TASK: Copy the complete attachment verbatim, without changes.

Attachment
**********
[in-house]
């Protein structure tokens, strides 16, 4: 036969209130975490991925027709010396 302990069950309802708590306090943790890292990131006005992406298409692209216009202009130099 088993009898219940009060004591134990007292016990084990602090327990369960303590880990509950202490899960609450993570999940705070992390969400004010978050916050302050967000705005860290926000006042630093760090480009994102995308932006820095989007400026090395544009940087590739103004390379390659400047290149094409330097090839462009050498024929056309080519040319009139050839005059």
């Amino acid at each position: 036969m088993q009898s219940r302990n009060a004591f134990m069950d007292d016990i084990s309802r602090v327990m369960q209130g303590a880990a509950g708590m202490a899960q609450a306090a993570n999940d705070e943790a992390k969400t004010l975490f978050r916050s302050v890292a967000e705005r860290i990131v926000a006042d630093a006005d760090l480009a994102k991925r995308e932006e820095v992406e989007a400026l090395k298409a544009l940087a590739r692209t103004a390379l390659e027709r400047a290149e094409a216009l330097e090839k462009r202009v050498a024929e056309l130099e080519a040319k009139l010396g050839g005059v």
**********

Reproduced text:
[in-house]
């Protein structure tokens, strides 16, 4: 036969209130975490991925027709010396 302990069950309802708590306090943790890292990131006005992406298409692209216009202009130099 088993009898219940009060004591134990007292016990084990602090327990369960303590880990509950202490899960609450993570999940705070992390969400004010978050916050302050967000705005860290926000006042630093760090480009994102995308932006820095989007400026090395544009940087590739103004390379390659400047290149094409330097090839462009050498024929056309080519040319009139050839005059």
């Amino acid at each position: 036969m088993q009898s219940r302990n009060a004591f134990m069950d007292d016990i084990s309802r602090v327990m369960q209130g303590a880990a509950g708590m202490a899960q609450a306090a993570n999940d705070e943790a992390k969400t004010l975490f978050r916050s302050v890292a967000e705005r860290i990131v926000a006042d630093a006005d760090l480009a994102k991925r995308e932006e820095v992406e989007a400026l090395k298409a544009l940087a590739r692209t103004a390379l390659e027709r400047a290149e094409a216009l330097e090839k462009r202009v050498a024929e056309l130099e080519a040319k009139l010396g050839g005059v």